Book Review: The Witchwood Crown by Tad Williams
I received a review copy from the publisher. This does not affect the contents of my review and all opinions are my own.
Mogsy’s Rating: 3.5 of 5 stars
Series: Book 1 of The Last King of Osten Ard
Publisher: DAW (June 27, 2017)
Length: 721 pages
This was a very long, very dense read, but I really don’t mean that in a negative way. Quite the contrary, in fact; it has been a while since I’ve sunk my teeth into an epic fantasy so rich and layered, and it felt incredibly refreshing to fall into a meaty novel like this and just let it consume me completely.
The Witchwood Crown is the start of a new series set in the universe of Tad Williams’ Memory, Sorrow, and Thorn trilogy, though I believe it would serve as a decent jumping on point for readers new to the author and his books. This was my first experience with his work and I found I was able to follow the story quite easily, excepting some initial confusion over the lore of Osten Ard and the different inhabitants that make the continent their home. Thankfully, in a lengthy novel like this, there’s plenty of world-building and no shortage of opportunities to catch up on all this information so it wasn’t long before I felt totally at ease in this new setting.
The story continues the story of King Simon and Queen Miriamele from the previous series, having been married for the last thirty years since the conclusion of Memory, Sorrow, and Thorn. Their grandson Morgan is now the heir apparent, after the death of Simon and Miriamele’s son Prince Josua. With their grief still all too fresh, this causes the aging royal couple to become both overprotective and excessively tough on Morgan, who both yearns for and chafes at the growing responsibilities placed upon his shoulders. Like any young person growing up, he’s trying to find himself but always seems to be getting mixed up into trouble with his rowdy, tavern-hopping friends.
Meanwhile, the realm is in danger once again from a threat long since thought vanquished. The Norns, an immortal elf-like race, are rallying together and preparing for an invasion to reclaim the mortal lands for themselves. After falling into disfavor and becoming a sacrifice, a young half-Norn woman named Nezeru is taken along on a journey to fulfill a mission for their queen, and along the way the group encounters a mysterious warrior named Jarnulf who appears to be much more than he claims to be.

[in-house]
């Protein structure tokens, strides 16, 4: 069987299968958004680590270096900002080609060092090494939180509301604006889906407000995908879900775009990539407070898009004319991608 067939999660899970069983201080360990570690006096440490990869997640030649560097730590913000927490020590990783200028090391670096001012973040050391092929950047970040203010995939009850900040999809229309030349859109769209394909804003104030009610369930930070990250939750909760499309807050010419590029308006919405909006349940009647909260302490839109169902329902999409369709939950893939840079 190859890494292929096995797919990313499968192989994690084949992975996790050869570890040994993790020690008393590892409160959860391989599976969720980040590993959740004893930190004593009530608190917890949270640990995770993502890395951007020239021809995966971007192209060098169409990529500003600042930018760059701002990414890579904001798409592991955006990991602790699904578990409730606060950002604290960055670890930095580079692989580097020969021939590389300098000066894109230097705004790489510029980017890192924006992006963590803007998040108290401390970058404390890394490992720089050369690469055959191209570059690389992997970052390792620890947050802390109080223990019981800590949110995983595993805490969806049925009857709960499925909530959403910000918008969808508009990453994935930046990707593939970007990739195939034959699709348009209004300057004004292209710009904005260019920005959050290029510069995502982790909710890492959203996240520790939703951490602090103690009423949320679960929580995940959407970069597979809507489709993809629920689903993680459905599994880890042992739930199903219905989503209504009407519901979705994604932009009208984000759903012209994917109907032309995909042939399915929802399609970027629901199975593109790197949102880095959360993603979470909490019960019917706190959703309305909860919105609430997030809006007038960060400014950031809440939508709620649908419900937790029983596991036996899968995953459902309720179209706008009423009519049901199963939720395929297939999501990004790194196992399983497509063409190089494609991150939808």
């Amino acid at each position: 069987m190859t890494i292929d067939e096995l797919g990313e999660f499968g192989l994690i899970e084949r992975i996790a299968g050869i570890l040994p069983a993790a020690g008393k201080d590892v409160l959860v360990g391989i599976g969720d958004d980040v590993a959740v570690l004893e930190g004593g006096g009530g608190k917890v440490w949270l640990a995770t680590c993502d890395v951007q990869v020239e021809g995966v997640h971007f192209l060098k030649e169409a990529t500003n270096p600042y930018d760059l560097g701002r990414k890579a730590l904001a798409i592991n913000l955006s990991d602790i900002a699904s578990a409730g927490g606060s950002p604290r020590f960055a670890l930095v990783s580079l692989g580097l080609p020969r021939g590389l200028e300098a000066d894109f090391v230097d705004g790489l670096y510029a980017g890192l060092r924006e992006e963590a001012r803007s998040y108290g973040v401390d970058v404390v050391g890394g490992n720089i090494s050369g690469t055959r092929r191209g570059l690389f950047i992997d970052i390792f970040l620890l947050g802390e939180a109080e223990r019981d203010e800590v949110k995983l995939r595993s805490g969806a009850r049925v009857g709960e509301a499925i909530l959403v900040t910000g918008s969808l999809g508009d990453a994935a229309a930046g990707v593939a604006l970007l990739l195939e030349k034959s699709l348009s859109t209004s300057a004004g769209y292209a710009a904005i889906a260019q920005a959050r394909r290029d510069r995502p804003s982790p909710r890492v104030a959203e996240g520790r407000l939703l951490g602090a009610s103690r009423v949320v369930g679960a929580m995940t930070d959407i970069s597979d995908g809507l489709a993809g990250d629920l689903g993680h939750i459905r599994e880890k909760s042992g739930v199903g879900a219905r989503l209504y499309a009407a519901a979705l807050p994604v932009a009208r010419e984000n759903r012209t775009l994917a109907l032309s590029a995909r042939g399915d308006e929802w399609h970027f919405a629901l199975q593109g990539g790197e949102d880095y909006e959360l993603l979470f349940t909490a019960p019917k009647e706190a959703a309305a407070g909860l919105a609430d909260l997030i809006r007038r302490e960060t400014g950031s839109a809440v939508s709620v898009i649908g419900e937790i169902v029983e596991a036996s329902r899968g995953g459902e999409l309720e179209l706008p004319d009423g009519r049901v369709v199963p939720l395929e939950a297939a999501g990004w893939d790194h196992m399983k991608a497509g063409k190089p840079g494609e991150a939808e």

There are a lot of characters involved but I liked how the narrative introduced them all gradually, making it easier to identify the multiple plot threads and determine which perspectives are the important ones. While Simon and Miriamele are characters that I’m only meeting now for the first time, evidently there’s still plenty of growth and development to be had even though they’re both now into their golden years. The two of them are more in love than ever, but the years have also brought certain new life changes and challenges as their priorities have shifted, and most of their disagreements now have to do with their grandson. Speaking of Prince Morgan, he was another important POV character, not to mention one of the more complex and well-written ones. Unlike Simon, who started from humble beginnings as a kitchen scullion, Morgan was born into a royal life and grew up wanting for nothing. In spite of this, he is something of a shiftless and troubled young man who couldn’t be more different than his driven grandfather. And yet there’s something about him that reminds me of a lost and scared little boy, and reading about his self-doubt just makes me want to wrap him up in a big hug.
That said, as a newcomer to this world, I confess it was an interesting experience to be reading the first book of a sequel series, one that I could tell has deep ties to the previous trilogy. While it did not affect my enjoyment overly much, it was at times distracting to be catching little snippets of references to past events and wondering at the full details behind them. The main crux of the story also took a long time to build (for a novel that’s more than 700 pages long, that’s really saying something) and there were rambling sections which I felt could have been trimmed without making too much of an impact on the overall story. Again, this is only my personal opinion as a brand new reader to this world. It’s more than likely that I’m just missing a lot of the nuances, being completely unfamiliar with the events of the previous trilogy, and if you’re an old fan I imagine your experiences will be very different.
At the end of the day though, I think it’s safe to say that no matter who you are, as long as you have a love for rich, multilayered epic fantasy then you will certainly develop a deep appreciation for The Witchwood Crown. It’s a heavy novel, both literally and figuratively, containing robust world-building and character development. Exploring complex themes and conflicts, Tad Williams takes a big-picture look at how several generations deal with problems threatening their kingdom, and while the sheer scope of it can feel a little overwhelming at first, a willingness to invest some time and patience in the story will eventually pay off. I feel like I have a stronger, more confident grasp of the world now, and I look forward to continuing with the next book of the series.